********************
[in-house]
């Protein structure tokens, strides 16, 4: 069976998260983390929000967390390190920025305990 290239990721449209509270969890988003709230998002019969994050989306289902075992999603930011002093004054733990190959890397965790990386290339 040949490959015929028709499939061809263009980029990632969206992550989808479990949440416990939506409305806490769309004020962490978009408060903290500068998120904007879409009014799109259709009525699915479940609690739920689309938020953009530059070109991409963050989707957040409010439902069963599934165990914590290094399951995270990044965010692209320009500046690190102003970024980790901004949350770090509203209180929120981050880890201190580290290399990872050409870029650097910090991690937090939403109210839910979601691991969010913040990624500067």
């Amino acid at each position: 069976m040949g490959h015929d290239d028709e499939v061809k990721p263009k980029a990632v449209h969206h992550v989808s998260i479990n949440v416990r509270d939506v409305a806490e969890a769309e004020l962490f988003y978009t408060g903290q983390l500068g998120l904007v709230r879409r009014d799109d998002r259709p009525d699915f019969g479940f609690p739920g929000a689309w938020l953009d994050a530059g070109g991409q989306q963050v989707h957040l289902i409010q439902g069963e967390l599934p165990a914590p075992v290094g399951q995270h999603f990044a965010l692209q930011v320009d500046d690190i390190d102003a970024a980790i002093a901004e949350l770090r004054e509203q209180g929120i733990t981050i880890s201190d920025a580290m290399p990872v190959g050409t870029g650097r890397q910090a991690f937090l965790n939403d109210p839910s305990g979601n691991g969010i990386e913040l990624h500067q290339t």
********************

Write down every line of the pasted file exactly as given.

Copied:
[in-house]
């Protein structure tokens, strides 16, 4: 069976998260983390929000967390390190920025305990 290239990721449209509270969890988003709230998002019969994050989306289902075992999603930011002093004054733990190959890397965790990386290339 040949490959015929028709499939061809263009980029990632969206992550989808479990949440416990939506409305806490769309004020962490978009408060903290500068998120904007879409009014799109259709009525699915479940609690739920689309938020953009530059070109991409963050989707957040409010439902069963599934165990914590290094399951995270990044965010692209320009500046690190102003970024980790901004949350770090509203209180929120981050880890201190580290290399990872050409870029650097910090991690937090939403109210839910979601691991969010913040990624500067």
């Amino acid at each position: 069976m040949g490959h015929d290239d028709e499939v061809k990721p263009k980029a990632v449209h969206h992550v989808s998260i479990n949440v416990r509270d939506v409305a806490e969890a769309e004020l962490f988003y978009t408060g903290q983390l500068g998120l904007v709230r879409r009014d799109d998002r259709p009525d699915f019969g479940f609690p739920g929000a689309w938020l953009d994050a530059g070109g991409q989306q963050v989707h957040l289902i409010q439902g069963e967390l599934p165990a914590p075992v290094g399951q995270h999603f990044a965010l692209q930011v320009d500046d690190i390190d102003a970024a980790i002093a901004e949350l770090r004054e509203q209180g929120i733990t981050i880890s201190d920025a580290m290399p990872v190959g050409t870029g650097r890397q910090a991690f937090l965790n939403d109210p839910s305990g979601n691991g969010i990386e913040l990624h500067q290339t």